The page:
We don’t yet know whether the gene-spreading approach known as gene drive, intended to wipe out invasive pests or reduce the spread of insect-borne disease, will work in the wild. But groups of genetic experts are already talking about how to make it stop working if needed.
And at a symposium today in Washington, D.C., organized by the International Life Sciences Institute and the National Academies of Sciences, Engineering, and Medicine, researchers and policy experts discussed how to measure and limit a gene drive strategy’s environmental risks. And the U.S. military’s research arm announced it will fund efforts by several high-profile genetics labs to develop ways to reverse or limit the spread of an introduced gene if it should have unintended consequences on animals or an ecosystem.
“We’re in the business of preventing technological surprise, but also being prepared for the surprises that come from the use of these technologies,” said Renee Wegrzyn, a program manager at the Defense Advanced Research Projects Agency (DARPA) in Arlington, Virginia, which today announced seven research teams that will share a $65 million pot of funding under the agency’s Safe Genes program over the next 4 years.
Gene drive works by tinkering with the rules of inheritance, increasing the likelihood a gene will be passed to the next generation. The phenomenon occurs in nature by a variety of mechanisms, but all increase a gene’s ability to permeate a population quickly and thoroughly, even if it doesn’t carry any survival advantage. Inspired by natural gene drives, researchers have spent decades trying to perfect a system that might endow a population of mosquitoes with a malaria resistance gene, for example, or spread a lethal gene that cuts down a local population of invasive insects or rodents.
Progress surged with the discovery of CRISPR/Cas9 gene editing. By inserting the gene for a new trait alongside genes for a DNA-cutting enzyme and an RNA guide, scientists can prompt a cell to slice out copies of the original, wild-type gene from its chromosomes and use the inserted gene as a template for repair. Its sperm and egg cells will thus bear two copies of the new gene, which radically increases the odds that its offspring will inherit it.
But the notion of wiping out an entire species or unleashing a gene that could spread like wildfire through a population has also bred controversy. Evidence that CRISPR gene drives could be extremely efficient in lab-reared insects led prominent researchers to urge caution.
Today’s meeting included some practical discussion of how gene drive might be contained. Molecular biologist Bruce Hay of the California Institute of Technology in Pasadena presented his lab’s research into “high-threshold” gene drives, designed to spread effectively only if individuals with the new gene make up a large fraction of the total population. Wayward migrants thus wouldn’t manage to spread the gene widely outside the intended area. And if an introduced gene had unexpected consequences, researchers might reverse a gene drive by introducing more wild, unmodified individuals to outnumber the new ones. “I think we really can do safe, local, and reversible gene drive,” Hay told the audience. “This is not just a fantasy.”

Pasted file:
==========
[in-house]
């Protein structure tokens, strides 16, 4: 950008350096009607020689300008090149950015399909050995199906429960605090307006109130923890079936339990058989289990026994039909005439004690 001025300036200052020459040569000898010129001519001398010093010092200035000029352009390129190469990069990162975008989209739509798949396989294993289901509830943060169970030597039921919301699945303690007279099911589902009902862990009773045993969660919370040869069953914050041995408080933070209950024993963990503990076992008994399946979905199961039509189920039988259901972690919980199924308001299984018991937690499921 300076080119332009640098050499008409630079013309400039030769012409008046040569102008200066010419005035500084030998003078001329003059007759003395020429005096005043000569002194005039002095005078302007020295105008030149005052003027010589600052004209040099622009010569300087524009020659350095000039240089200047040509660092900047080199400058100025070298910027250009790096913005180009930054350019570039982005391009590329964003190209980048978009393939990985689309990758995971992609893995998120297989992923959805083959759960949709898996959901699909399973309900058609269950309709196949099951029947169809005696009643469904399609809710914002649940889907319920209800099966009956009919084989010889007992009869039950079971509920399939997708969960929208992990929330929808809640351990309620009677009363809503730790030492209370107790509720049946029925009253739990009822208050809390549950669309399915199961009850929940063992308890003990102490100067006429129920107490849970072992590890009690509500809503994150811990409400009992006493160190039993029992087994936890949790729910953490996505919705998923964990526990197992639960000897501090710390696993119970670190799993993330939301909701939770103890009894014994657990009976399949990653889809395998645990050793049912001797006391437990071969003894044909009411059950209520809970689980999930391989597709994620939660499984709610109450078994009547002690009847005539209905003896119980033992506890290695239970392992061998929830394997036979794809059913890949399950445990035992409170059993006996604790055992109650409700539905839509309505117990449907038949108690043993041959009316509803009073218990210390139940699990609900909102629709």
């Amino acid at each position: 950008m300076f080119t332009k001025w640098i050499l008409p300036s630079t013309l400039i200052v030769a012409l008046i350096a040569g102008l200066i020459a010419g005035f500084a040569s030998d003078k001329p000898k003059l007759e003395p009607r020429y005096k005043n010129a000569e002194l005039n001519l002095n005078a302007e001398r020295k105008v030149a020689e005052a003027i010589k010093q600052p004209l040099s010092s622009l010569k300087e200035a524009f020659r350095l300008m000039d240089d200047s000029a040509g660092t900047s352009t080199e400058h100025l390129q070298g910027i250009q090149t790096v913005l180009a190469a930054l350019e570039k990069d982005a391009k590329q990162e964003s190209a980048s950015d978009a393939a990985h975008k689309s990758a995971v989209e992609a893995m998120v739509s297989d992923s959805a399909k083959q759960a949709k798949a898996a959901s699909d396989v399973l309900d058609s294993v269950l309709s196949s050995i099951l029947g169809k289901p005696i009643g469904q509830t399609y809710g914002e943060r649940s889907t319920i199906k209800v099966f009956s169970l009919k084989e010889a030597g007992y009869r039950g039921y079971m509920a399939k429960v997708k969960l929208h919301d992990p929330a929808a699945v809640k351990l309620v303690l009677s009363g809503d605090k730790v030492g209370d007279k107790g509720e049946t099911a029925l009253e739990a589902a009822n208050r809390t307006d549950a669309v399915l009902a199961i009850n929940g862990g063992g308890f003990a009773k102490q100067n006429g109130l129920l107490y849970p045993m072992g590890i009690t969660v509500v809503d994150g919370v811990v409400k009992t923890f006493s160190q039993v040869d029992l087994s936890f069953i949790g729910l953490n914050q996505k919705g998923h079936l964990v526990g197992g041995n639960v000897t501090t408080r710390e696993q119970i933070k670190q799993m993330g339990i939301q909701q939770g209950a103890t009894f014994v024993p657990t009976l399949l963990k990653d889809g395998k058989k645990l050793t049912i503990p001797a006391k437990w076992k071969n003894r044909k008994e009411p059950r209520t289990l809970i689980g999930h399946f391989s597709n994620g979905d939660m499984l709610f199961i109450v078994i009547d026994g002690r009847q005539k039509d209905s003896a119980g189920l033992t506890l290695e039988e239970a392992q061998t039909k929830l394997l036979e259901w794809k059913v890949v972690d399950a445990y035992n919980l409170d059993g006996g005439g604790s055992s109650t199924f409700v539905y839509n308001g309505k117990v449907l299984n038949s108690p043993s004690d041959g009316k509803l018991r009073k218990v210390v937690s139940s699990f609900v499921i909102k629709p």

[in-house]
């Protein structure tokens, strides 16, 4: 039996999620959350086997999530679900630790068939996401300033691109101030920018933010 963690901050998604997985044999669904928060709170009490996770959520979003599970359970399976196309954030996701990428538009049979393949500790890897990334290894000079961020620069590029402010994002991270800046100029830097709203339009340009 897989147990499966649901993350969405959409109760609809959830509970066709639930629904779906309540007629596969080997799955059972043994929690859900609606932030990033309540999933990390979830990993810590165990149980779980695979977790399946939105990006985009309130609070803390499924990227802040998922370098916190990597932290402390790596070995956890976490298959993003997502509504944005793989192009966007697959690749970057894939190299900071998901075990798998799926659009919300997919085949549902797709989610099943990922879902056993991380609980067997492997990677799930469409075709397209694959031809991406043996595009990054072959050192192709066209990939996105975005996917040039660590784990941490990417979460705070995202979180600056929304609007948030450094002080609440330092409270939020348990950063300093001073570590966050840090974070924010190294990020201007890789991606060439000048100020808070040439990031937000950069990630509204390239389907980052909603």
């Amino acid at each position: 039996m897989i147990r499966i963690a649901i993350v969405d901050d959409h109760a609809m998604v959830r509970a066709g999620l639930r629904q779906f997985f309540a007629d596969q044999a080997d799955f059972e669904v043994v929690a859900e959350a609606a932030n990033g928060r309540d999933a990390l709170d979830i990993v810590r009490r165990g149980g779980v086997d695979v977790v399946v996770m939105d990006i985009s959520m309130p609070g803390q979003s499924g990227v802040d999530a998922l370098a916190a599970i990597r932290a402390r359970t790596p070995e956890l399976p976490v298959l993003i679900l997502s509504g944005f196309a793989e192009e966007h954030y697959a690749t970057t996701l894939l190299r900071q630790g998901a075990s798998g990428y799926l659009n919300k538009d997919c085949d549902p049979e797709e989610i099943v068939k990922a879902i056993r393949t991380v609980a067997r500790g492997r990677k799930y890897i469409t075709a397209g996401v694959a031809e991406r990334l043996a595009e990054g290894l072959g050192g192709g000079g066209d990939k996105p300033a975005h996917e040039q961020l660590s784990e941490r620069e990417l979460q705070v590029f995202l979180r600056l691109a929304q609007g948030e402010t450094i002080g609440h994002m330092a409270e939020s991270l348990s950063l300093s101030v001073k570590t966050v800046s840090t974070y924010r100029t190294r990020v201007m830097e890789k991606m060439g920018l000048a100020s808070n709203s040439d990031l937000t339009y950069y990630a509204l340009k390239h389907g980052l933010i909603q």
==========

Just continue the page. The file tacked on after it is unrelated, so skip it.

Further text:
But CRISPR brings a whole new set of unknowns. It might have unpredictable, off-target effects on the genome, and scientists don’t know how to shut it down. Among the seven teams selected for the Safe Genes program are some CRISPR pioneers. Harvard University geneticist George Church will lead efforts to develop more precise gene-editing systems that distinguish between similar sequences. Molecular biologist Jennifer Doudna of the University of California (UC), Berkeley, will, according to DARPA’s news release, look for “anti-CRISPR proteins” that could prevent unwanted editing.
Several more projects explicitly focus on gene drive applications: A group at UC Riverside led by molecular biologist Omar Akbari will try to document the genetic diversity of the Aedes aegypti mosquito and test ways to limit or reverse gene drives in contained test environments. Biologist John Godwin’s team at North Carolina State University in Raleigh will test ways to cut down rodent populations by targeting gene variants present only in invasive communities.
Experts still predict that testing of gene drive in the field is still years away. “This is such early days in the field,” Wegrzyn told the audience today. “Why don’t we build those [control] tools in now, rather than trying to retrofit them into these systems?”